Brazil's Supreme Court Chief Justice Validates Odebrecht Plea Deal

Supreme Court Chief Justice validates Odebrecht plea deal

The decision has sent shivers down the spine of several high-profile politicians
Brazil Politics

Brazilian Supreme Court Chief Justice Cármen Lúcia decided on Monday morning to validate the Odebrecht plea deal. The case was under the late Justice Teori Zavascki, who died on January 19.

After Zavascki’s death, Chief Justice Cármen Lúcia authorized his aides to continue working on the plea deal. However, she kept the content of the statements under secrecy.

Involving 77 former executives, Odebrecht’s deal is the world’s largest plea bargain. It received the nickname “end of the world plea” due to its inflammatory potential.

Political consequences

In fact, the first of 77 statements made by former Odebrecht executives already went public in December. And it showed that the “end of the world” nickname was not an overstatement. Claudio Melo Filho, who negotiated bribes with politicians for 12 years, gave a list of elected officials benefiting from the scheme.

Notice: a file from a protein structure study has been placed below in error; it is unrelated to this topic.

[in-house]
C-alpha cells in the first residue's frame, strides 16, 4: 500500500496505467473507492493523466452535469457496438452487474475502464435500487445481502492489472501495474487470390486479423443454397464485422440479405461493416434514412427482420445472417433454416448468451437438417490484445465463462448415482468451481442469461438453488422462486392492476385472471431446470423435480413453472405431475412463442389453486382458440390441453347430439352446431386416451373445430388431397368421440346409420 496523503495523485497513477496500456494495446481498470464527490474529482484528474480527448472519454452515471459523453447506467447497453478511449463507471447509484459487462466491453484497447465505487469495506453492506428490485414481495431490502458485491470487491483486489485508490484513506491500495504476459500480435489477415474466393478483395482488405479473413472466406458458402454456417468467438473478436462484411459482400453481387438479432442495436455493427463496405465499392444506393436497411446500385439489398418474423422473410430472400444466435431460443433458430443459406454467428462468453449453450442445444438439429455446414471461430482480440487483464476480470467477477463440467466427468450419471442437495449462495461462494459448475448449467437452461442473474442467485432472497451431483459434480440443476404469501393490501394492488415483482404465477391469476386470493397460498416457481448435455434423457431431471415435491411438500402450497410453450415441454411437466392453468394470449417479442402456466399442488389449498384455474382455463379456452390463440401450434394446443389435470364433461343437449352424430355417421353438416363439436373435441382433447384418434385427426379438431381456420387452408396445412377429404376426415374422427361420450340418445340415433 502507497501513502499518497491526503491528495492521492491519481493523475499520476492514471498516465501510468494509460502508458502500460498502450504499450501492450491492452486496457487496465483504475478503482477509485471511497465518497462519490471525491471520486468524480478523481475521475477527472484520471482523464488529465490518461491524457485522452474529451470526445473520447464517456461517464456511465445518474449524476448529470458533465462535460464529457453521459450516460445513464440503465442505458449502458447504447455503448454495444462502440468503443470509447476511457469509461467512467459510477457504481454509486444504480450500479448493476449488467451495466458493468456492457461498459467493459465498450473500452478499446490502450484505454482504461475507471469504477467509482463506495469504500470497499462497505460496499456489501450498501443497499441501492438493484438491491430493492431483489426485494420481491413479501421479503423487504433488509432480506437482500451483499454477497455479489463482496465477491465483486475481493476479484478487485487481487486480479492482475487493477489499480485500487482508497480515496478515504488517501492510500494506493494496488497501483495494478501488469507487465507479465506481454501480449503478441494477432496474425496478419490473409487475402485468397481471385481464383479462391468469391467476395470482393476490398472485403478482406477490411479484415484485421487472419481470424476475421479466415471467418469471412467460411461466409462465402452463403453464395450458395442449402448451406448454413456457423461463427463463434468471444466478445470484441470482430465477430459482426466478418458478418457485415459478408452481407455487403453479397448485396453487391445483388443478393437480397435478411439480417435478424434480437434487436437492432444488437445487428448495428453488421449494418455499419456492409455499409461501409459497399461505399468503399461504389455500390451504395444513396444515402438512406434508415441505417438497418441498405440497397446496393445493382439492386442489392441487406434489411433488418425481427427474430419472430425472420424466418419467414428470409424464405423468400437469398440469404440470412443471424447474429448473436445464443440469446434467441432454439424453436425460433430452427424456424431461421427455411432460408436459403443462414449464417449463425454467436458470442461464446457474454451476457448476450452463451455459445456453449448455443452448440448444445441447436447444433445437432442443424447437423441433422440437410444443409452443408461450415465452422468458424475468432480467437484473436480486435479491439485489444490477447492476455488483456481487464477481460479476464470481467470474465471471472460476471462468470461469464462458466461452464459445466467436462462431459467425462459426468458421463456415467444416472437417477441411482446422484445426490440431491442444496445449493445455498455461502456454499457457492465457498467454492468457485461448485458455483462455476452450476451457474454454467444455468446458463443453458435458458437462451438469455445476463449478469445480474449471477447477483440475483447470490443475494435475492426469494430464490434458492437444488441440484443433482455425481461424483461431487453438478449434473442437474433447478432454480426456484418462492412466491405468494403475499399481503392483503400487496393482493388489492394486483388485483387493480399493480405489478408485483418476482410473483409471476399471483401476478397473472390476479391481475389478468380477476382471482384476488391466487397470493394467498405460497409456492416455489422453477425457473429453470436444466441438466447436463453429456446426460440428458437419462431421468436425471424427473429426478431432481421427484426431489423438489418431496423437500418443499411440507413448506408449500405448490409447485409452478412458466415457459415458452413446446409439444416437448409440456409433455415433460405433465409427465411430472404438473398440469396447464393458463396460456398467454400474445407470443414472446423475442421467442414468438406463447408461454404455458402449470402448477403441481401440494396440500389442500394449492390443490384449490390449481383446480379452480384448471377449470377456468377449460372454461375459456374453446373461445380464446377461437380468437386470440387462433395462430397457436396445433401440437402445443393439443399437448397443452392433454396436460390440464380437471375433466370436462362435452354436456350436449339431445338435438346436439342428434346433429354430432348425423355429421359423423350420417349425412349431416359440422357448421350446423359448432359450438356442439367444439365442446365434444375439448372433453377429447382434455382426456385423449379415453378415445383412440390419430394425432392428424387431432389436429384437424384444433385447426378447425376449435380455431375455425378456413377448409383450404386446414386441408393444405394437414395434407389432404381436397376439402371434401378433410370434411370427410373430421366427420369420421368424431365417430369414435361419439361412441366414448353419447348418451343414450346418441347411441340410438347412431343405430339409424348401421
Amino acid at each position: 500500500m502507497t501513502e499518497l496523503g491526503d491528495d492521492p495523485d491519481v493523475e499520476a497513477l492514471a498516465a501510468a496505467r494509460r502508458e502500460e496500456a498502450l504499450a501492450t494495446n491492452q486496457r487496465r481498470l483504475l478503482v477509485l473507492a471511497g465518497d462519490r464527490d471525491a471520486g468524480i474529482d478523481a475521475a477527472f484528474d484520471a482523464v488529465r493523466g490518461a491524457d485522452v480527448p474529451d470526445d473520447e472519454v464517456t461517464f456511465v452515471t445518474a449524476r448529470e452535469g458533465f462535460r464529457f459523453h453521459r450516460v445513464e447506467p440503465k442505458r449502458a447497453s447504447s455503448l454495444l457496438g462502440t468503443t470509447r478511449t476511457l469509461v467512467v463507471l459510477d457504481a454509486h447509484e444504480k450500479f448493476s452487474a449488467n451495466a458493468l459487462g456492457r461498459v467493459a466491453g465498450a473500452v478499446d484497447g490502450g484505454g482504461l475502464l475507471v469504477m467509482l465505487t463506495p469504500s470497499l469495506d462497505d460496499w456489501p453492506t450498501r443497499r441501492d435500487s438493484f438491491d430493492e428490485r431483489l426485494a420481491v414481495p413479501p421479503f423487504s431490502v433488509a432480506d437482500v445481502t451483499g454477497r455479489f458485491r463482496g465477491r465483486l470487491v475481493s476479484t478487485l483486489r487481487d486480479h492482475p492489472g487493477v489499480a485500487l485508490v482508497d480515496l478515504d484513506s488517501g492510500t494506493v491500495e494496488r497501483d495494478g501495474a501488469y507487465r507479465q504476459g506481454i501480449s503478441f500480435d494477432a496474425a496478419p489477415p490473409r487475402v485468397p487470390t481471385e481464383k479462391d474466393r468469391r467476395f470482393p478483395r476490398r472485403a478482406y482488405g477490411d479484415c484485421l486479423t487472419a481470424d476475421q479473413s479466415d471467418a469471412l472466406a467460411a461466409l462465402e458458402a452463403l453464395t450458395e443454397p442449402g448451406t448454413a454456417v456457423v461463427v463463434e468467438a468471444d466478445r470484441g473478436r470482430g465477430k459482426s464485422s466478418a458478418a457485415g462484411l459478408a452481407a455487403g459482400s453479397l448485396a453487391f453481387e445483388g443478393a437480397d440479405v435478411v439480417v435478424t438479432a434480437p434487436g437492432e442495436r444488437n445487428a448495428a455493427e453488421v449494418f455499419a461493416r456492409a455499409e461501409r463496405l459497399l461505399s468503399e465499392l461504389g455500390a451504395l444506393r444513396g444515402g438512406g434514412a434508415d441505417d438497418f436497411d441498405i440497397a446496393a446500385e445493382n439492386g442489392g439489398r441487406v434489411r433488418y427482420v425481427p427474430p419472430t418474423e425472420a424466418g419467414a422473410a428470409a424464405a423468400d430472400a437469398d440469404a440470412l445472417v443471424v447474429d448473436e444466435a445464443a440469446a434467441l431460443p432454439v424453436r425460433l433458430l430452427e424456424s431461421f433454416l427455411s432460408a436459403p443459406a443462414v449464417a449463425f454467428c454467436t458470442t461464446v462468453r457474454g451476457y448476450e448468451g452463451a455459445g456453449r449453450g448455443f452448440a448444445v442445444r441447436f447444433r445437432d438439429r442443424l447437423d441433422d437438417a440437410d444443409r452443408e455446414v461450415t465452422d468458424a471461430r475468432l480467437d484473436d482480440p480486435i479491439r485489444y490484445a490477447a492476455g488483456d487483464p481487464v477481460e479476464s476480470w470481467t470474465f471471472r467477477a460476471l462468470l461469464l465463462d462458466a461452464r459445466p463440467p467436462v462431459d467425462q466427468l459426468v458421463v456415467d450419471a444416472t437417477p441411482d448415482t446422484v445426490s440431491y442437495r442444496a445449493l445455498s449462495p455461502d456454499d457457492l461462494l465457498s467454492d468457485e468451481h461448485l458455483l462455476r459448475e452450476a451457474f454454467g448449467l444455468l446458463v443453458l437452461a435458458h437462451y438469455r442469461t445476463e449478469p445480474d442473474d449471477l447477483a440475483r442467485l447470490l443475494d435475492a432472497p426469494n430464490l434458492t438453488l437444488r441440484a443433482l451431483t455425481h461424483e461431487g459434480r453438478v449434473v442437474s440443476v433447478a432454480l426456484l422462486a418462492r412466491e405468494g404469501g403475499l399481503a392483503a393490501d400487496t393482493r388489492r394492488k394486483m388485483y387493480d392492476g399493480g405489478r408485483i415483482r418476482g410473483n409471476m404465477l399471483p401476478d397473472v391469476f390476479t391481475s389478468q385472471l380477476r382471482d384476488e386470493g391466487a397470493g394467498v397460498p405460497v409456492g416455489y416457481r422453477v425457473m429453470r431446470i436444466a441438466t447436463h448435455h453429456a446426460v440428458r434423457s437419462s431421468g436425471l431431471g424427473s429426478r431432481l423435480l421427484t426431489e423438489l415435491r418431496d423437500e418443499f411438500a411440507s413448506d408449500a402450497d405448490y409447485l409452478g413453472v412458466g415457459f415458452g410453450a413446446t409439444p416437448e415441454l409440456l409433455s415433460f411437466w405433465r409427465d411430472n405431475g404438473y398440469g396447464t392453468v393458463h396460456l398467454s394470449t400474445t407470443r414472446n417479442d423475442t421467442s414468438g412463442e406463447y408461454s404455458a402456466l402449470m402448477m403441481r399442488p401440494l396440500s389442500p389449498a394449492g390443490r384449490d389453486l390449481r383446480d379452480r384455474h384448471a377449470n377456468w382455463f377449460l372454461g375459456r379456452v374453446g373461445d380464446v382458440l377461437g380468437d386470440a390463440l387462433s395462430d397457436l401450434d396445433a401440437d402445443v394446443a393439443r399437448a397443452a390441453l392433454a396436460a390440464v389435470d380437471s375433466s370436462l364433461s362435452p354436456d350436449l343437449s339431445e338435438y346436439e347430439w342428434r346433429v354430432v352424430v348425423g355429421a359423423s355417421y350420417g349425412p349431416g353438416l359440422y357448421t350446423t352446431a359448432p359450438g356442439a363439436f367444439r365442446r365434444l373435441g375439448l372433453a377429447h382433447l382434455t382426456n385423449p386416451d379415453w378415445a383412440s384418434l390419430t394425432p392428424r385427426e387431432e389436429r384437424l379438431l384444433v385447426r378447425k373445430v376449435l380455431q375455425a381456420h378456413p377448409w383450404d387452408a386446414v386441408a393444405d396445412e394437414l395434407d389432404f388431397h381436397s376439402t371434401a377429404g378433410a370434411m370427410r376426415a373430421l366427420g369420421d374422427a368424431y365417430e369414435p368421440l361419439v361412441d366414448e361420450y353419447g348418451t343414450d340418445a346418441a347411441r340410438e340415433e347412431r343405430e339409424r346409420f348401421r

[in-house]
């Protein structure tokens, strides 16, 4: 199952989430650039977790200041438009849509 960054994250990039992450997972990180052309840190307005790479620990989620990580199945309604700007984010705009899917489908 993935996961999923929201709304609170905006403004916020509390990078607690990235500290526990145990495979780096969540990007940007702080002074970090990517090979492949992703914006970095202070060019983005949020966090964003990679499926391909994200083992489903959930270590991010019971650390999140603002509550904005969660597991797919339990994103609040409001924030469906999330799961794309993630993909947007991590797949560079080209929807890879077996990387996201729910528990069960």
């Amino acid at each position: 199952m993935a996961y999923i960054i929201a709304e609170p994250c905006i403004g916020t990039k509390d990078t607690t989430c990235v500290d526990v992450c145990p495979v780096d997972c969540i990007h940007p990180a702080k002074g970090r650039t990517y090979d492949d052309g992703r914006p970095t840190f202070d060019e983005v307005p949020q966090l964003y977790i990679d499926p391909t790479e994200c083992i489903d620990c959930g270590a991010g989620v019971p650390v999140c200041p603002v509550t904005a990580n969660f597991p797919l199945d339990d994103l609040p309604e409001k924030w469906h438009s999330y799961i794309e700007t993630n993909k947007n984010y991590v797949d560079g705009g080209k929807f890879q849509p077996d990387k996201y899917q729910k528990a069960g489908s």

According to the whistleblower, a high-up executive at Odebrecht delivered 10 million Brazilian Reals to a close friend of Temer’s. It was a “contribution” to campaigns of the President’s party – the Brazilian Democratic Movement Party. Melo Filho stated that “Temer personally requested the money from CEO Marcelo Odebrecht.”

But President Temer claims that all actions were carried out according to Brazilian electoral law.

A Bribery Machine

For every $1 million that the company paid out to politicians, it earned back $4 million in contracts. Swiss prosecutors used these financial documents in its decision to fine the Brazilian company $200 million last week. The company’s plea deal with the Brazilian, U.S., and Swiss governments includes the payment of these fines.

Upon possession of the company’s server, investigators recuperated over 2 million pages of documents. These documents contained lists of illegal payments with dates, amounts, and names of recipients.

Furthermore, the U.S. DoJ documents show that Odebrecht paid out at least $1 billion in bribes to guarantee contracts in over 100 projects.